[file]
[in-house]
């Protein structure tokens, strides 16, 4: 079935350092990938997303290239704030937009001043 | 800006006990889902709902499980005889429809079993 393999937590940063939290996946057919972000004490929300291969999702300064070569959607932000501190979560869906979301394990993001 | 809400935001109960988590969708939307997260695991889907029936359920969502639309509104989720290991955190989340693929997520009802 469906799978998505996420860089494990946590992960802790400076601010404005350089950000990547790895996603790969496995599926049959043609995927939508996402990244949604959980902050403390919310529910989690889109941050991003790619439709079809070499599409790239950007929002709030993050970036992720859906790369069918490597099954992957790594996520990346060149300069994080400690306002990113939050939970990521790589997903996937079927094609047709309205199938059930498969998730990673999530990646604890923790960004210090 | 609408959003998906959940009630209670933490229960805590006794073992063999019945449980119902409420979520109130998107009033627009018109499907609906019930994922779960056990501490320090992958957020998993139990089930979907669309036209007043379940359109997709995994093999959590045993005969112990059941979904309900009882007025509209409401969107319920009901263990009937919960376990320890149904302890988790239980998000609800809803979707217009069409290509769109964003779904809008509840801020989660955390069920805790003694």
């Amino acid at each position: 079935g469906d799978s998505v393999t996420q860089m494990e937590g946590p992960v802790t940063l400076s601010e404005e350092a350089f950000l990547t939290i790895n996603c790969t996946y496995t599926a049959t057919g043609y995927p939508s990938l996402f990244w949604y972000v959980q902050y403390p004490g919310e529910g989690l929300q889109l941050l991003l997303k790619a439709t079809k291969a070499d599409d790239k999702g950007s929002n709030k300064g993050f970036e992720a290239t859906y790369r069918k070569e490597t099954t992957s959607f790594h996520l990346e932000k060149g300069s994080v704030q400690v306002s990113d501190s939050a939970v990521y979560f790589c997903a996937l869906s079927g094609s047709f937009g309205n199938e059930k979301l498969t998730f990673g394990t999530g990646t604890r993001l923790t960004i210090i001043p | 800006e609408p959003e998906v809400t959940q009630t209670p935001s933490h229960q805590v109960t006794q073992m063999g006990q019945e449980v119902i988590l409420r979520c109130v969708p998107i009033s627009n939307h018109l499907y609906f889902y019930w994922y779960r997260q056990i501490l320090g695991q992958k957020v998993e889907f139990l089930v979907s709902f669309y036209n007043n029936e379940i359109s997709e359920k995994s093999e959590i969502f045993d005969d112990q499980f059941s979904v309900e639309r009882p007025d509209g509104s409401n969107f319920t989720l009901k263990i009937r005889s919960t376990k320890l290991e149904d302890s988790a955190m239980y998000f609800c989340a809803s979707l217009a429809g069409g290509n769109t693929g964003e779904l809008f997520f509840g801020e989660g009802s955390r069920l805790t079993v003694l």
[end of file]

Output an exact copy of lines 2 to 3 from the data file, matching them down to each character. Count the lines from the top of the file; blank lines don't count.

């Protein structure tokens, strides 16, 4: 079935350092990938997303290239704030937009001043 | 800006006990889902709902499980005889429809079993 393999937590940063939290996946057919972000004490929300291969999702300064070569959607932000501190979560869906979301394990993001 | 809400935001109960988590969708939307997260695991889907029936359920969502639309509104989720290991955190989340693929997520009802 469906799978998505996420860089494990946590992960802790400076601010404005350089950000990547790895996603790969496995599926049959043609995927939508996402990244949604959980902050403390919310529910989690889109941050991003790619439709079809070499599409790239950007929002709030993050970036992720859906790369069918490597099954992957790594996520990346060149300069994080400690306002990113939050939970990521790589997903996937079927094609047709309205199938059930498969998730990673999530990646604890923790960004210090 | 609408959003998906959940009630209670933490229960805590006794073992063999019945449980119902409420979520109130998107009033627009018109499907609906019930994922779960056990501490320090992958957020998993139990089930979907669309036209007043379940359109997709995994093999959590045993005969112990059941979904309900009882007025509209409401969107319920009901263990009937919960376990320890149904302890988790239980998000609800809803979707217009069409290509769109964003779904809008509840801020989660955390069920805790003694």
């Amino acid at each position: 079935g469906d799978s998505v393999t996420q860089m494990e937590g946590p992960v802790t940063l400076s601010e404005e350092a350089f950000l990547t939290i790895n996603c790969t996946y496995t599926a049959t057919g043609y995927p939508s990938l996402f990244w949604y972000v959980q902050y403390p004490g919310e529910g989690l929300q889109l941050l991003l997303k790619a439709t079809k291969a070499d599409d790239k999702g950007s929002n709030k300064g993050f970036e992720a290239t859906y790369r069918k070569e490597t099954t992957s959607f790594h996520l990346e932000k060149g300069s994080v704030q400690v306002s990113d501190s939050a939970v990521y979560f790589c997903a996937l869906s079927g094609s047709f937009g309205n199938e059930k979301l498969t998730f990673g394990t999530g990646t604890r993001l923790t960004i210090i001043p | 800006e609408p959003e998906v809400t959940q009630t209670p935001s933490h229960q805590v109960t006794q073992m063999g006990q019945e449980v119902i988590l409420r979520c109130v969708p998107i009033s627009n939307h018109l499907y609906f889902y019930w994922y779960r997260q056990i501490l320090g695991q992958k957020v998993e889907f139990l089930v979907s709902f669309y036209n007043n029936e379940i359109s997709e359920k995994s093999e959590i969502f045993d005969d112990q499980f059941s979904v309900e639309r009882p007025d509209g509104s409401n969107f319920t989720l009901k263990i009937r005889s919960t376990k320890l290991e149904d302890s988790a955190m239980y998000f609800c989340a809803s979707l217009a429809g069409g290509n769109t693929g964003e779904l809008f997520f509840g801020e989660g009802s955390r069920l805790t079993v003694l």